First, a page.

APPELLATE COURT OF ILLINOIS, FIRST DISTRICT, FIRST DIVISION
569 N.E.2d 6, 210 Ill. App. 3d 169, 155 Ill. Dec. 6 1989.IL.2049
Petition for Review of Order of The Human Rights Commission. No. 1985 CF 2837.
MANNING, P.J., BUCKLEY and O'CONNOR, JJ., Concurring.*
DECISION OF THE COURT DELIVERED BY THE HONORABLE JUDGE MANNING
Steve Luckett, Jr., ("Luckett") appeals directly to this court from adverse orders of The Department of Human Rights ("Department") and The Human Rights Commission ("Commission"), wherein the the Department and Commission dismissed his charge which alleged employment discrimination against Amco Corporation. The questions presented on appeal are: (1) whether the Commission's dismissal of Luckett's discrimination charge for lack of substantial evidence was against the manifest weight of the evidence; and (2) whether the Commission's adoption of the Department's finding of lack of substantial evidence denied Luckett's right to procedural due process?
The record below reveals the facts as follows. Luckett, a black male, was hired by Amco Corporation as a stockroom keeper on December 28, 1982. Luckett had a history of absenteeism and had received several oral and written warnings from Amco. On the warning notice dated February 2, 1984, Amco stated that Luckett had missed at least six days and had been late at least six times in the past few months. On a notice dated August 30, 1984, Luckett was cited for 26 excused and unexcused absences in the previous year. Thereafter, he was suspended. In a memo dated September 5, 1984, which stated that Luckett's absences had become excessive, Amco also advised him that a single absence in the next 30 days or two absences in the next 60 days would result in termination. Additionally, Amco issued Luckett more warnings on October 20, 1984, February 11, 1985, and March 7, 1985, regarding absenteeism and tardiness. Luckett also received several warning notices regarding his employment at Amco for deficient work performance.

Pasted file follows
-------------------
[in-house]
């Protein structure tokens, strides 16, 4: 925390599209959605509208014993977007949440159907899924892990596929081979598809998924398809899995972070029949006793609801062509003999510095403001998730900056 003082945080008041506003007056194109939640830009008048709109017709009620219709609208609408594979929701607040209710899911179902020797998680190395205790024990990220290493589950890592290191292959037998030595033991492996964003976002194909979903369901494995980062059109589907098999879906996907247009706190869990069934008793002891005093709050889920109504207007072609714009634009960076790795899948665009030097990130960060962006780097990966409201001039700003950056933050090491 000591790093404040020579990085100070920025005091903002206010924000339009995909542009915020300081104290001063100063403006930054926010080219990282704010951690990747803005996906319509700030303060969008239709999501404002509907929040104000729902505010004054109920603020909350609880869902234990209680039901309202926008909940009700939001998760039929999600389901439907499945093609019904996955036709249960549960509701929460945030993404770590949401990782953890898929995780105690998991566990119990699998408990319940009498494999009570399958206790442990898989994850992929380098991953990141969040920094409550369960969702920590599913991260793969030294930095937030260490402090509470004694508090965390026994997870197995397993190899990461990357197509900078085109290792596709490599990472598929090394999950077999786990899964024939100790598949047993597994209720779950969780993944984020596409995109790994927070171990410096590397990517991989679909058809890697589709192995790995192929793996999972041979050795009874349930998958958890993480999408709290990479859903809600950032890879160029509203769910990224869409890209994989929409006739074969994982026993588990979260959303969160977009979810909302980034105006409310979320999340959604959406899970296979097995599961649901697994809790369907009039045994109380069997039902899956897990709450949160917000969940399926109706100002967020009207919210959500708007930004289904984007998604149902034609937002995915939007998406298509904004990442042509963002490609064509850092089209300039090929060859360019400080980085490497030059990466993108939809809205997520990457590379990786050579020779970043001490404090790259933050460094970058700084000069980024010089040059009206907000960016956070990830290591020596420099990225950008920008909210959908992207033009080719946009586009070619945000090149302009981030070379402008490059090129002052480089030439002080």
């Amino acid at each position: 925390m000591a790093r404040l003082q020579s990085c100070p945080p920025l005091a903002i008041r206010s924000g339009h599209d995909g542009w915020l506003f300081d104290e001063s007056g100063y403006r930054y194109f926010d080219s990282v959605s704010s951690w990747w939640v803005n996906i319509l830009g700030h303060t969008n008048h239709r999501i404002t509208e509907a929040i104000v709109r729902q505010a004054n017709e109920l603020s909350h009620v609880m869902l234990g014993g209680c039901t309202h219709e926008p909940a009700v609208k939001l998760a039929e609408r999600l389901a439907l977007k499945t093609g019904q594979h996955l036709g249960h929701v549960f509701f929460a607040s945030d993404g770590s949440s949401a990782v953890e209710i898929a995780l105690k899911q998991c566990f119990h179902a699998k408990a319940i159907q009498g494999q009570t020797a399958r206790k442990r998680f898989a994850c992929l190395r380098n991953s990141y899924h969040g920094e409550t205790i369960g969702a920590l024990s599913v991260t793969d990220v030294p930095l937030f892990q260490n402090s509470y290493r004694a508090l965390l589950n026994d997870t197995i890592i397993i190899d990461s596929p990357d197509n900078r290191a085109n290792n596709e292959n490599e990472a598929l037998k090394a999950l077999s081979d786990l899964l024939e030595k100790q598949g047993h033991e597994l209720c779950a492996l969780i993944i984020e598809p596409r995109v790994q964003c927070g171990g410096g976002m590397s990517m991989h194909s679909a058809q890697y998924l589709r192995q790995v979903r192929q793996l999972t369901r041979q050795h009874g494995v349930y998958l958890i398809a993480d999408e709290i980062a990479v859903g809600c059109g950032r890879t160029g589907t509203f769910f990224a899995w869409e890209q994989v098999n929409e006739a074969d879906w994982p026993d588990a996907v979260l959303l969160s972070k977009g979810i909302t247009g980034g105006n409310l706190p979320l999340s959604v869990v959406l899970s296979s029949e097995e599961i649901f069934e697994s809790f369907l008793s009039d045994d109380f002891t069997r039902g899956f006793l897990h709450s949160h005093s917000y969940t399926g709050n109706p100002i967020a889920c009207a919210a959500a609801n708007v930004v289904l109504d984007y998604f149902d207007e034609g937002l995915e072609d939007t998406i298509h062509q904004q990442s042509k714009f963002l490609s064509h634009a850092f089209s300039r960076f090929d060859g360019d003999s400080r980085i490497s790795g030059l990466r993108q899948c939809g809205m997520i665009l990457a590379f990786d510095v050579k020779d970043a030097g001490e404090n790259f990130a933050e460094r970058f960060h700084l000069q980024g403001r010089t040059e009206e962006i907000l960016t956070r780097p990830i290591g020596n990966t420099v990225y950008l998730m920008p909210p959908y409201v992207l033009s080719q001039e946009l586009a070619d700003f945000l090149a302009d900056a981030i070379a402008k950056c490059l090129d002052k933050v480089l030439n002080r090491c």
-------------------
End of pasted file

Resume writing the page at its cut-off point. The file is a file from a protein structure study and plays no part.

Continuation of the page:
On May 10, 1985, Luckett received his final warning notice which constituted the notice of termination for "defective work" citing, "[m]iscounts on 5/2/85. Employee was given 3 days off for prior miscounts. Employee to be terminated."
On or about June 19, 1985, Luckett filed a charge of discrimination with the Department pursuant to the Human Rights Act (Ill. Rev. Stat. 1983, ch. 68, par. 101 et seq.), regarding his discharge on May 10, 1985. In the charge, Luckett alleged he had been discriminated against on account of his race in that Amco discharged him and other blacks and replaced them with Hispanic employees. He also alleged that the reason given for his termination, excessive absenteeism, was merely pretextual. Luckett alleged that he had requested to be off from work on May 3, 1985, two weeks in advance of that date, and that upon his return to work, he was given two employee warnings and terminated. He alleged that a non-black, Ramon Castro, had requested time off from work and was granted the time but was not terminated upon his return. Luckett further alleged that "non-black employees such as Ramon are off work as much or more than I had been and no actions are ever taken against them."